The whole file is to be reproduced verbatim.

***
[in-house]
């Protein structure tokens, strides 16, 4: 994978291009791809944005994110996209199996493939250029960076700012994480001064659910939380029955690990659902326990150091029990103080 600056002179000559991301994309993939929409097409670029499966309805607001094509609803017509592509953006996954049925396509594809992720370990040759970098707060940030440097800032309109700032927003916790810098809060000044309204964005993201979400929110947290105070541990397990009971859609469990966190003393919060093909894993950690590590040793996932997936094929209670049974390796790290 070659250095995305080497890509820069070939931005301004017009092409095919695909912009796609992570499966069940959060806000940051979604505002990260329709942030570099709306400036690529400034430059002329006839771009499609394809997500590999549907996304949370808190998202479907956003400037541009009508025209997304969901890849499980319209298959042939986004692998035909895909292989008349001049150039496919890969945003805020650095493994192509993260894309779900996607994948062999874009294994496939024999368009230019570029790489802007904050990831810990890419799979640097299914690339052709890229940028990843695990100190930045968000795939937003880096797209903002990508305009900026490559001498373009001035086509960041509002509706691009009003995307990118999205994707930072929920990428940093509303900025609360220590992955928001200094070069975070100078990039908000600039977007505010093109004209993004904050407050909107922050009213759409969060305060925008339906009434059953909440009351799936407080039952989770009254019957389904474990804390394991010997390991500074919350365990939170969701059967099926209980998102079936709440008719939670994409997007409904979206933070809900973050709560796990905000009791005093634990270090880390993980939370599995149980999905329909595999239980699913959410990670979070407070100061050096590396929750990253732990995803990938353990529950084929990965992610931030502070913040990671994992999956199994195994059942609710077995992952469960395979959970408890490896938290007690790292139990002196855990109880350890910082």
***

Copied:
[in-house]
């Protein structure tokens, strides 16, 4: 994978291009791809944005994110996209199996493939250029960076700012994480001064659910939380029955690990659902326990150091029990103080 600056002179000559991301994309993939929409097409670029499966309805607001094509609803017509592509953006996954049925396509594809992720370990040759970098707060940030440097800032309109700032927003916790810098809060000044309204964005993201979400929110947290105070541990397990009971859609469990966190003393919060093909894993950690590590040793996932997936094929209670049974390796790290 070659250095995305080497890509820069070939931005301004017009092409095919695909912009796609992570499966069940959060806000940051979604505002990260329709942030570099709306400036690529400034430059002329006839771009499609394809997500590999549907996304949370808190998202479907956003400037541009009508025209997304969901890849499980319209298959042939986004692998035909895909292989008349001049150039496919890969945003805020650095493994192509993260894309779900996607994948062999874009294994496939024999368009230019570029790489802007904050990831810990890419799979640097299914690339052709890229940028990843695990100190930045968000795939937003880096797209903002990508305009900026490559001498373009001035086509960041509002509706691009009003995307990118999205994707930072929920990428940093509303900025609360220590992955928001200094070069975070100078990039908000600039977007505010093109004209993004904050407050909107922050009213759409969060305060925008339906009434059953909440009351799936407080039952989770009254019957389904474990804390394991010997390991500074919350365990939170969701059967099926209980998102079936709440008719939670994409997007409904979206933070809900973050709560796990905000009791005093634990270090880390993980939370599995149980999905329909595999239980699913959410990670979070407070100061050096590396929750990253732990995803990938353990529950084929990965992610931030502070913040990671994992999956199994195994059942609710077995992952469960395979959970408890490896938290007690790292139990002196855990109880350890910082």